Jimmy4string and SmokinJoe992 like this.
  3. Bullitt5135

    Bullitt5135

    Nov 16, 2010
    SE Michigan
    People don't change. I've been in this exact situation, and it ended badly. At first I was frustrated, then resentful, then angry...then I was the one out of the band. If you feel this strongly, I'd start looking for a replacement for your guitar player -- but find a viable replacement before you break the news to the band. No sense in jeopardizing gigs already on the calendar if the current guitar player catches wind and bails.

    Then do yourself a favor and find a great female singer. You can greatly extend your potential song list and improve your harmonies and stage presence at the same time. I've been turned down by clubs who shy away from bands with one lead singer. Add a hot chick singer to the mix, and you'll be much more marketable.
     
  4. Two great pieces of advice, solid gold.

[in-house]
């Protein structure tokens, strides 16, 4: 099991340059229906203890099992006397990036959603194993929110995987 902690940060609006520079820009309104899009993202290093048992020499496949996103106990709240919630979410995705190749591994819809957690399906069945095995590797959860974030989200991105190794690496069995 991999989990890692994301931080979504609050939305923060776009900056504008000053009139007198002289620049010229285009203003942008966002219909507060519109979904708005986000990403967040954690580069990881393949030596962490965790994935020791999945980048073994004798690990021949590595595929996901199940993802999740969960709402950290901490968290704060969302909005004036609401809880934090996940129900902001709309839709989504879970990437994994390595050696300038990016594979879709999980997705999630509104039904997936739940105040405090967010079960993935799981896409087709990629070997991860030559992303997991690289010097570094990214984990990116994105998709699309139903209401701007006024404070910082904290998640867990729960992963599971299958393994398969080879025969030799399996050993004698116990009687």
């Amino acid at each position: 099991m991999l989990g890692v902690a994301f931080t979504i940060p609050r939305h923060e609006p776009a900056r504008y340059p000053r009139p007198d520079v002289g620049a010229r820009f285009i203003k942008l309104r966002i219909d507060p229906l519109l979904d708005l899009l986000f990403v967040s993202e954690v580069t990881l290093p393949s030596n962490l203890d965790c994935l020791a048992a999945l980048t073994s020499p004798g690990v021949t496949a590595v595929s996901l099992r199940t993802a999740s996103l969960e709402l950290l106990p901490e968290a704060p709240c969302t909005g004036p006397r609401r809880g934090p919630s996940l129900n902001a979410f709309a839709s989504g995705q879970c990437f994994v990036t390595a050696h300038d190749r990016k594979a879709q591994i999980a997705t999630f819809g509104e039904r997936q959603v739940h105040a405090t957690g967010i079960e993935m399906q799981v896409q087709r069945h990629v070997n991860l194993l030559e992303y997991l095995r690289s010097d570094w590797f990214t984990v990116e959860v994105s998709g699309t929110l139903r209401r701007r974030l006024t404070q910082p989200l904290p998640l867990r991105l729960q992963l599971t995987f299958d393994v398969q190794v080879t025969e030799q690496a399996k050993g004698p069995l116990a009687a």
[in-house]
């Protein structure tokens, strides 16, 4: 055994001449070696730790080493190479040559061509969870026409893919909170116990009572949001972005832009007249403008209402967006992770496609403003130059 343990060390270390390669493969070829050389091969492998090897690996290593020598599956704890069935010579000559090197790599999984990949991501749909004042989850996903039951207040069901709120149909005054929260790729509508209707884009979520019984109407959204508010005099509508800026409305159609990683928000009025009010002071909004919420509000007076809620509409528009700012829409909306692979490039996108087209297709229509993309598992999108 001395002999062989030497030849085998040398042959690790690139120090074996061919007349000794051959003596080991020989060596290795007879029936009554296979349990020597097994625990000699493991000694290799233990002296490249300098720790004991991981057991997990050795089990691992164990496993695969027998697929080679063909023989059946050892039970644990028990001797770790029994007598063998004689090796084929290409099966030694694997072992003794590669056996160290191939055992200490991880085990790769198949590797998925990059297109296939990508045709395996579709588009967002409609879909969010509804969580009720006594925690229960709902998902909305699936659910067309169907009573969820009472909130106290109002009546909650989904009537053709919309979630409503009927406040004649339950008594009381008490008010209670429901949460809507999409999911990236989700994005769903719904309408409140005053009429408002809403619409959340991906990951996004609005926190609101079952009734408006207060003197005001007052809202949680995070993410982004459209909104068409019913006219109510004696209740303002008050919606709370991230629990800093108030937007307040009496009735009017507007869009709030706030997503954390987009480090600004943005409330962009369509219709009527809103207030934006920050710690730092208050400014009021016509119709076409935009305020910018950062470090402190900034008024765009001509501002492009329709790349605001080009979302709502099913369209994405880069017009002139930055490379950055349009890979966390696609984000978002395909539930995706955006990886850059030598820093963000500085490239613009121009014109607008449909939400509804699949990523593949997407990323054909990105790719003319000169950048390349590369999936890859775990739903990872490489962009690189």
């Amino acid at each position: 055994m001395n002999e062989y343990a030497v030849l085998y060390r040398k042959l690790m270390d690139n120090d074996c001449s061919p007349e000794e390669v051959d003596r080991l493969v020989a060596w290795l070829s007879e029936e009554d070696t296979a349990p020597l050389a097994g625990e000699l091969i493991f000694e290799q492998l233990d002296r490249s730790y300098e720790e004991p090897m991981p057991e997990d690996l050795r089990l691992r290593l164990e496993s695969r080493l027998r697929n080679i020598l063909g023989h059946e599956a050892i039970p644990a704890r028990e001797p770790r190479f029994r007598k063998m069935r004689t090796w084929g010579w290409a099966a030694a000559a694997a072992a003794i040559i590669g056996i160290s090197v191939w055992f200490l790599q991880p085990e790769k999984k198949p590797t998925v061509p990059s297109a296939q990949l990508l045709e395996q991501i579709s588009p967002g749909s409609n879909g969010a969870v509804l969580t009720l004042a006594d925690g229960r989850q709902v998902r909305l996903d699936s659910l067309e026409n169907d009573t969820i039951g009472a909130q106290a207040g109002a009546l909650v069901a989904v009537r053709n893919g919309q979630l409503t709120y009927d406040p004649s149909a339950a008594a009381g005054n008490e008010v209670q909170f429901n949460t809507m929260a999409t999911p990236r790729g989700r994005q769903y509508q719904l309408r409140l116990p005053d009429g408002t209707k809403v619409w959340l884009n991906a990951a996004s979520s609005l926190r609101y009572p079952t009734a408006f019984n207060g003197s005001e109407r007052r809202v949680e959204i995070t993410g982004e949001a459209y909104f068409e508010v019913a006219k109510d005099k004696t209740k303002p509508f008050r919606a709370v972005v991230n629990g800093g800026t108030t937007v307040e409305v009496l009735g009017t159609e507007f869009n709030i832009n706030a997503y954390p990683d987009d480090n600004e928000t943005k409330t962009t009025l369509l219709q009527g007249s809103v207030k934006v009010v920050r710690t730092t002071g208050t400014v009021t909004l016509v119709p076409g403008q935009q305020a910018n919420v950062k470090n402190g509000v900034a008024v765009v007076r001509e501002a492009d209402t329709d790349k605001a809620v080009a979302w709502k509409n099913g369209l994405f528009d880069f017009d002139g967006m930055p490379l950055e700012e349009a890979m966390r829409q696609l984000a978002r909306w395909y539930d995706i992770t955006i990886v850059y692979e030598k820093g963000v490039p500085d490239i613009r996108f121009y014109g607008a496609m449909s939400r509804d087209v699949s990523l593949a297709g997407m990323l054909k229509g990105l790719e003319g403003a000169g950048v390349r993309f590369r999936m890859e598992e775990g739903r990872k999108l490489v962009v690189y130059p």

First, bringing in a new guitar player who understands and supports your goals (which you have thoroughly discussed with all your new guitar audition candidates), and doing so without the approval of or mentioning it to your current members, shows you are decisive and determined to make the most of your efforts and have the band live up to its potential, and you don't need the permission and consent of others to achieve that. You're the one with the most skin in the game, and if anyone (like the keys player) doesn't like it, the writing is on the wall and he can decide for himself if it's still a good fit for him. Anyone who gets angry and accuses you of dictatorship is confused and should be dismissed, because this is actually good management skills in practice. Someday you can leave these decisions open for discussion and vet newcomers as a band, but right now you need to be sure you are working with like-minded individuals.